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Last Updated: Thursday, 1 December 2005, 17:27 GMT
Reformed gang leader awaits death
By Alistair Leithead
BBC News

On Tuesday, 13 December the co-founder of one of the world's biggest gangs, a man convicted of murdering four people, will be led into a small room in the depths of San Quentin prison in San Francisco Bay.

Stanley "Tookie" Williams in San Quentin State Prison at the age of 29
Williams has become a reformed character since entering jail

The bodybuilder who terrorised 1970s South Central Los Angeles with his "Crips" gang will be strapped to a medical table, and a lethal injection will bring Stanley "Tookie" Williams' 24 years on death row to an end.

He knows he has done wrong in his life, but he still proclaims his innocence.

Behind him he will leave five Nobel peace prize nominations, a letter from President George W Bush commending him on his work, and a movie portraying his life called, simply, Redemption.

There is one man who can stop the execution, a man who Tookie met 30 years ago when they were both bodybuilders and who is now governor of California - Arnold Schwarzenegger.

He is the only person with the power to grant clemency to stay the execution and commute Williams' four death sentences to life imprisonment with no parole.

What he will have to decide is whether Williams really has redeemed himself, and whether the work he has done from death row justifies a discretionary power that has not been used in California for almost 40 years.

It will be a very difficult decision and one he says he dreads.


Over the past 10 years Tookie Williams, with the help of his supporter and friend Barbara Becnel, has written eight children's books all with the aim of stopping youngsters living a violent gang life.

Stanley Tookie Williams
Williams co-founded the notorious Crips gang

"He knew in part he was responsible for a bloody legacy of the Crips in South Central LA where he was raised, and he did not want that to be his sole legacy," said Barbara, a journalist who first visited him almost 10 years ago.

"He wanted to reach out to kids and persuade them not to follow in his footsteps, and he thought the way to do it was to write books for kids."

An account of prison life followed, as did an autobiography. He sent a message denouncing the gangster life and preaching peace to rival gangs. His words secured a truce - his protocol for peace has been credited with helping settle disputes in New Jersey and in other countries.

And all from a man on death row found guilty of murdering a 26-year-old shop assistant and three members of a Taiwanese family who owned a motel, all shot at close range and in cold blood back in 1979.

Questions have been asked over the conviction, such as the racial make-up of the jury, and the credibility of key witnesses, but every appeal he has lodged has failed. Now there is nowhere left to appeal.

'Needs to be punished'

Lora Owens, the stepmother of Albert, killed in a 7/11 store, has no doubt in her mind: "If I didn't believe that the facts didn't stand I would not be so adamant.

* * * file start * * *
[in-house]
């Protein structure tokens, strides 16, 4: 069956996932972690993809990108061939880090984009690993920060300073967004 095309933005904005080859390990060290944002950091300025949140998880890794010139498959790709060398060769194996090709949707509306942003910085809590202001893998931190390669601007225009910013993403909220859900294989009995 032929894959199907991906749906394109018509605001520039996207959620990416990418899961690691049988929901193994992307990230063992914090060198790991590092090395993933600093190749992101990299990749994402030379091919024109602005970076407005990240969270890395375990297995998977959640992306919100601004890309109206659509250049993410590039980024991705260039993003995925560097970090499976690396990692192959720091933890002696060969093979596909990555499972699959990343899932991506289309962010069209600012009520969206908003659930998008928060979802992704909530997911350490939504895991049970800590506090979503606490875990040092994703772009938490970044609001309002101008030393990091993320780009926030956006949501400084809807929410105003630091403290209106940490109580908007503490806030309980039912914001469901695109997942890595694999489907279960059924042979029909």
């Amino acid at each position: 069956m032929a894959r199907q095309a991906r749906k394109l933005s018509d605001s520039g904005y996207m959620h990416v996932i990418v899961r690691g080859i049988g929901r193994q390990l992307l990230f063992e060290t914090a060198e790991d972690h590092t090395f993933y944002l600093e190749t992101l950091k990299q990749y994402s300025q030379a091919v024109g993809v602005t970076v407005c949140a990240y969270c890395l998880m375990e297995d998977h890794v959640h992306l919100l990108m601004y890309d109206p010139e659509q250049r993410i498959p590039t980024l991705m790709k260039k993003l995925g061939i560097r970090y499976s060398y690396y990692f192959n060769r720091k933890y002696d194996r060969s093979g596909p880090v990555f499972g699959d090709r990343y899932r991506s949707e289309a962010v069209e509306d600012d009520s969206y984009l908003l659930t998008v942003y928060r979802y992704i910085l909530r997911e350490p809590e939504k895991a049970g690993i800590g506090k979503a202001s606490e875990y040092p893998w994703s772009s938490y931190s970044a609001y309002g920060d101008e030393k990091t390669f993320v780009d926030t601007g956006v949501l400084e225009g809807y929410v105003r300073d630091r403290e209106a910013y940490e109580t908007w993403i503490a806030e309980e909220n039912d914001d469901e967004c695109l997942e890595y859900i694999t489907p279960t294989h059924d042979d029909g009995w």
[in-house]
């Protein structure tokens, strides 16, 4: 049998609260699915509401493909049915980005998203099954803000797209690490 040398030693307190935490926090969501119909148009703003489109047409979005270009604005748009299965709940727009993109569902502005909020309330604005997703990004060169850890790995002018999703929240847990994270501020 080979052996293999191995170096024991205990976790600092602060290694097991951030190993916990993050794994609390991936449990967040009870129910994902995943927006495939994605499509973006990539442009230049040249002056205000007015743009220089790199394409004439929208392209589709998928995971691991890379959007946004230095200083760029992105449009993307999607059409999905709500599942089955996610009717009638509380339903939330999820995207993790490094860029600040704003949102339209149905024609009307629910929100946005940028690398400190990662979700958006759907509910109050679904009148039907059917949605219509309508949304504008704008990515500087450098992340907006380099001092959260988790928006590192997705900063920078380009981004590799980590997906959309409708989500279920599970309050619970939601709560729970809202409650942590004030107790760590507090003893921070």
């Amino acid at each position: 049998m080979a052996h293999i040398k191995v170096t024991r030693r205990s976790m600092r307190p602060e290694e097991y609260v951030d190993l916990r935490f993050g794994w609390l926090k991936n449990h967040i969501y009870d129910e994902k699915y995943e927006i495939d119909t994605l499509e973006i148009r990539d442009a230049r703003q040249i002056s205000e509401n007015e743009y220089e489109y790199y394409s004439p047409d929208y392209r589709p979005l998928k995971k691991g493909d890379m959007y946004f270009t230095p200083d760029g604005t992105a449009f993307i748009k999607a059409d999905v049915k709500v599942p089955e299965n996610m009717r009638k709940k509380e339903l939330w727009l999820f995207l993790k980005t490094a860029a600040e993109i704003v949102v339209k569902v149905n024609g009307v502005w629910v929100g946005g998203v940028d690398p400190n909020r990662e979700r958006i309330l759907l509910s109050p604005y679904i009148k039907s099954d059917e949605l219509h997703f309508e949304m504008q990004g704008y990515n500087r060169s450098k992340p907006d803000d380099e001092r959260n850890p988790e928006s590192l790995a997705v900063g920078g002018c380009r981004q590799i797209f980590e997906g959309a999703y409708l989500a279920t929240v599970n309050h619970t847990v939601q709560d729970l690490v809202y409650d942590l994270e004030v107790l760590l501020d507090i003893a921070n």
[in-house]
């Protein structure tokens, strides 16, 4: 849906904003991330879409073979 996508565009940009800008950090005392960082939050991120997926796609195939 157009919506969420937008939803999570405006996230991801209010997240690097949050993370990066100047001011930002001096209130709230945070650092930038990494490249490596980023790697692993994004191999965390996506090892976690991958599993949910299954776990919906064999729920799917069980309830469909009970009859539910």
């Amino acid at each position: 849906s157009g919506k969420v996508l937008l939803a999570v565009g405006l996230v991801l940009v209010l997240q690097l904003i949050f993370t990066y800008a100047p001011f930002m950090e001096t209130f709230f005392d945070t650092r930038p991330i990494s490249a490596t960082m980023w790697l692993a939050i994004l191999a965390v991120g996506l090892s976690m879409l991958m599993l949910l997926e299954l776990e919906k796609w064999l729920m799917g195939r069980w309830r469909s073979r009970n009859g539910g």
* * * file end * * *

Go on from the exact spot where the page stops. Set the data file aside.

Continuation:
"Every fibre of my being believes that he is guilty and he needs to be punished. He needs to accept the judgement that the courts gave him."

She says she will go to the prison on 13 December and only then will she feel Albert will be able to rest in peace.

"I believe he needs to be executed and where his soul goes will be between him and God," she said.

High-profile supporters

Meeting Stanley "Tookie" Williams, now 51, on death row, he still has the physical presence despite the soft, thoughtful voice.

He says he is now at peace, not frightened of death, but keen to continue his work.

"It was during a seven-year stint in solitary confinement where I was able to battle my demons and re-educate myself and embrace edification and spiritual cultivation and that's where I was able to develop a sense of redemption," he said.

Snoop Dogg
Rapper Snoop Dogg attended a rally for Williams at San Quentin State Prison

Critics say the work of a gang leader from another generation has little impact on the violent streets of Los Angeles, but those lobbying for clemency cite thousands of e-mails from people thanking him for influencing their lives for the good.

And his supporters include Snoop Dogg, Bianca Jagger, Susan Sarandon and Rev Jesse Jackson.

Lora Owens believes the anti-death penalty lobby have jumped on his case and are using it for their own means.

"Most of them have a political agenda and do not even care that Williams is a murderer. They say it doesn't matter what he has done, but it matters to people like me who have had our children murdered."

"I believe in redemption," she said, "but I do not believe Williams has been redeemed. I believe he is using it for his own manipulation."

Governor Schwarzenegger is a man stung politically in a recent poll: A Republican in a Democrat's state who may want to reach out to the left to build bridges, or may know 68% of California support the death penalty.

He has until 13 December to make his decision.

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